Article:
How the German car industry became more sustainable and what to learn from it 

(Credit: Unsplash)

This article is brought to you thanks to the collaboration of The European Sting with the World Economic Forum.

Author: Florian Wissuwa, PhD candidate, Research Assistant, Chair of Supply Chain and Operations Management, Berlin campus of ESCP Business School, Christian F. Durach, Full Professor, Chair of Supply Chain and Operations Management, Berlin campus of ESCP Business School

  • The German car industry increased its effort to implement ‘SSCM’ (sustainable supply chain management) after it was shaken by an emission scandal in 2015.
  • Global supply chains often lack transparency and are prone to sustainability breaches, which can have severe consequences for business reputations and performance. This is why sustainable supply chain management (SSCM) is becoming increasingly more important.
  • Here’s a framework to implement SSCM through a process of organizational change, enabling companies to turn their own supply chains into sponsors for sustainability.

Numerous firms have sought to sustain their competitive advantage by establishing efficient, globe-spanning supply chains. In financial terms, those supply chains are sound, but from a sustainability standpoint, some have turned out to be non-transparent and prone to sustainability breaches, with potentially severe consequences for a firm’s reputation and performance.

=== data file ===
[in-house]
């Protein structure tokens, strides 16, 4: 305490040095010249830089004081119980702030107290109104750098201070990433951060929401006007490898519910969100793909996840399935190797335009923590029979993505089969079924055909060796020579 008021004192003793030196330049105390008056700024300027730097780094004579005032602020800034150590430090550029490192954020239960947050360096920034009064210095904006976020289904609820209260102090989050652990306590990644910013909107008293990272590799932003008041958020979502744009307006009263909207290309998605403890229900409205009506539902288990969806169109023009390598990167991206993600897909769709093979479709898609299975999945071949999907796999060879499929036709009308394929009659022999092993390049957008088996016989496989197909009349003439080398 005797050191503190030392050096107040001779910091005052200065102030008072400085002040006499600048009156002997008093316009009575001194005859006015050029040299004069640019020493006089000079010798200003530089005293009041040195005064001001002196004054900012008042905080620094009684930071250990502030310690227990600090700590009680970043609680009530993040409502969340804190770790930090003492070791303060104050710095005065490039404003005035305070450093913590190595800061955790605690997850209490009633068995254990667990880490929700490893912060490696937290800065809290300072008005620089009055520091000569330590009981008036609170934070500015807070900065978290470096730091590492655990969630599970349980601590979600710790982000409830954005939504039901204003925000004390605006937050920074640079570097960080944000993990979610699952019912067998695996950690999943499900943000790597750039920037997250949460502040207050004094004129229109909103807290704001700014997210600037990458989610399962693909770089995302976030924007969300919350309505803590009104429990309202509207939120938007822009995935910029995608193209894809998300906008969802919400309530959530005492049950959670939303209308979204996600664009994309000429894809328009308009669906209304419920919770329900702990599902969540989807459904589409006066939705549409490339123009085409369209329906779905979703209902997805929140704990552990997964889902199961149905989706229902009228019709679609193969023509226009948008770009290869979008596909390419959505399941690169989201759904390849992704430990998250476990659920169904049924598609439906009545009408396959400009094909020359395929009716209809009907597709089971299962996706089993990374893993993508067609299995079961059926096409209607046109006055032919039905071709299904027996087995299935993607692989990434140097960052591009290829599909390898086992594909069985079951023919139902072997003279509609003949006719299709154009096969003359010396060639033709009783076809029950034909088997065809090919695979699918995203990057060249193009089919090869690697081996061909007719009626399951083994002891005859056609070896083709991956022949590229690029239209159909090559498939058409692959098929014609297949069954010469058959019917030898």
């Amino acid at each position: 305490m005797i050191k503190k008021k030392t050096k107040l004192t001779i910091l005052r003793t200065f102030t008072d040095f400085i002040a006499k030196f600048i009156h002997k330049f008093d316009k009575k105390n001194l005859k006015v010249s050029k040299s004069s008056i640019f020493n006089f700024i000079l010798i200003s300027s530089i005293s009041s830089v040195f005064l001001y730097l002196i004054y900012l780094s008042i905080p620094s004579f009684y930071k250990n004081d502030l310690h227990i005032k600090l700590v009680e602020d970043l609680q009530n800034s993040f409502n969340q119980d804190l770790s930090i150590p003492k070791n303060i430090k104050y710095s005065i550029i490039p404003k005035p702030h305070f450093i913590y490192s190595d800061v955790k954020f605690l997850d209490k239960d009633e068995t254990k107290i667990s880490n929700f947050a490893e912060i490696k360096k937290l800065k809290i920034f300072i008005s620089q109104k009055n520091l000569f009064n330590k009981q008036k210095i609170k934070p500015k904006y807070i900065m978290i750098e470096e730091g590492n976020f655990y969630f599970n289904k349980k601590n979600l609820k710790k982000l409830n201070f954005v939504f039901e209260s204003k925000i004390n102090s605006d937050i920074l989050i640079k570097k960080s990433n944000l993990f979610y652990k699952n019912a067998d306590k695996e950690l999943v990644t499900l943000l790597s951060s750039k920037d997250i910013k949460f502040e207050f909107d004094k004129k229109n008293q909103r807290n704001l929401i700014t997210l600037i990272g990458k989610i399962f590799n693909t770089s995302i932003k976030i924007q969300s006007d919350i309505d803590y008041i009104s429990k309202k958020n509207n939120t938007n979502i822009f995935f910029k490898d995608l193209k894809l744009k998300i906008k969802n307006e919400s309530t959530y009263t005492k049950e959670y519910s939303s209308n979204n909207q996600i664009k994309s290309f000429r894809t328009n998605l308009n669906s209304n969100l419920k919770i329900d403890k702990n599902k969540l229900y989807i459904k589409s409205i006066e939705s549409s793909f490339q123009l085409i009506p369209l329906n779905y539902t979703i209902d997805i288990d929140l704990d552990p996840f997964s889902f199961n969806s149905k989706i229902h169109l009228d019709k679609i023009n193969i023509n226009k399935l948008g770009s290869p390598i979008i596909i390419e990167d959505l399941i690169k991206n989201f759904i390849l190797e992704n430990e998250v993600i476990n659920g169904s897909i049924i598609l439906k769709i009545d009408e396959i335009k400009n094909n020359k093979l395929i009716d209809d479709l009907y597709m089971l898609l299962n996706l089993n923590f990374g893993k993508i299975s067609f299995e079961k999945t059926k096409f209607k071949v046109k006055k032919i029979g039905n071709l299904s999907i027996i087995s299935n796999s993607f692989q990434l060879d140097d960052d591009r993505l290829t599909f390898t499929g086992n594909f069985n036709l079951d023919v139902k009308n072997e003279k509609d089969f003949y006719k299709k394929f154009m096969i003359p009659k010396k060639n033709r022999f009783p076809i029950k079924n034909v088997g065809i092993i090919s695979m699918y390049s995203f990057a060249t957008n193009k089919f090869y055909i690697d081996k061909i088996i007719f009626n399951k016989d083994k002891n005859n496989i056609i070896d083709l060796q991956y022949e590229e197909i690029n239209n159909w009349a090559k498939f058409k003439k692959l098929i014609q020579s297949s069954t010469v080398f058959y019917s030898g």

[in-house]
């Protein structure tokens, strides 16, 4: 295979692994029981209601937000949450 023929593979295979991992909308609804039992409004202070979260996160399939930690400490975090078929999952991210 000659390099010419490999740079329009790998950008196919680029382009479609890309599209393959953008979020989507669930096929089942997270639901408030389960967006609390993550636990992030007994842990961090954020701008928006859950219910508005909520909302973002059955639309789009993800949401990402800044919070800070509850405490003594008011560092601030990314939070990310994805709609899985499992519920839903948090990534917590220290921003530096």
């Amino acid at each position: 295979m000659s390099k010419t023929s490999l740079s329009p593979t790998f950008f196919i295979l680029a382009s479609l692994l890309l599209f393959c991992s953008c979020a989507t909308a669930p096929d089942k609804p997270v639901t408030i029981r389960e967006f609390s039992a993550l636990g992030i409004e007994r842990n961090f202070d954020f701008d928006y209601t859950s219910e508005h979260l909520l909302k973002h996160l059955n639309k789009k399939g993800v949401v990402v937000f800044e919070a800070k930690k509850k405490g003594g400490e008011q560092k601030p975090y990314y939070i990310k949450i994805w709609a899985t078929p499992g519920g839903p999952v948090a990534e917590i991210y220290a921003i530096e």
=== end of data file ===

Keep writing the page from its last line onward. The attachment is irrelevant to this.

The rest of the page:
A perfect setting to examine SSCM implementation

Shaken by the emission scandal and the resulting stakeholder pressures, German automotive firms increased their efforts to implement what is called sustainable supply chain management (SSCM). SSCM can be understood as a focal firm’s management of its supply chain’s operations by integrating economic, environmental, and social issues.

It constitutes a powerful tool to proactively address sustainability breaches and to meet rising stakeholder demands. Unfortunately, however, SSCM implementation is anything but an easy task, requiring an established organization to dismantle existing structures and to undergo a fundamental organizational change – both in mind and action. How such an SSCM implementation process is performed yet remains unclear. In our research, we set out to answer the following questions:

1. What are the individual actions taken by German automotive firms to implement SSCM within their supply chains over time?

2. Which chronological sequence characterizes the change process of SSCM implementation in German automotive supply chains?